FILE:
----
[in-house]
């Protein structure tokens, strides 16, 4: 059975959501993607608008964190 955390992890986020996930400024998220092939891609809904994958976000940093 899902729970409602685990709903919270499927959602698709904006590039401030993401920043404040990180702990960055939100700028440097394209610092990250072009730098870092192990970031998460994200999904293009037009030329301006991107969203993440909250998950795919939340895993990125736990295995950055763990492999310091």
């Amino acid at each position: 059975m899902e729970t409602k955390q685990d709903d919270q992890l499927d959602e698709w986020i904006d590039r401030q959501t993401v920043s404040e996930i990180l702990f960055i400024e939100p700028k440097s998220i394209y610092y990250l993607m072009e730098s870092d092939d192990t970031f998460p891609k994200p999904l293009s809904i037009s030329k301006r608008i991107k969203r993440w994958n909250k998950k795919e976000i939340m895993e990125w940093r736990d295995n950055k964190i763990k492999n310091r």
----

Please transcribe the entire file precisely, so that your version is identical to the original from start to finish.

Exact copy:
[in-house]
């Protein structure tokens, strides 16, 4: 059975959501993607608008964190 955390992890986020996930400024998220092939891609809904994958976000940093 899902729970409602685990709903919270499927959602698709904006590039401030993401920043404040990180702990960055939100700028440097394209610092990250072009730098870092192990970031998460994200999904293009037009030329301006991107969203993440909250998950795919939340895993990125736990295995950055763990492999310091």
């Amino acid at each position: 059975m899902e729970t409602k955390q685990d709903d919270q992890l499927d959602e698709w986020i904006d590039r401030q959501t993401v920043s404040e996930i990180l702990f960055i400024e939100p700028k440097s998220i394209y610092y990250l993607m072009e730098s870092d092939d192990t970031f998460p891609k994200p999904l293009s809904i037009s030329k301006r608008i991107k969203r993440w994958n909250k998950k795919e976000i939340m895993e990125w940093r736990d295995n950055k964190i763990k492999n310091r």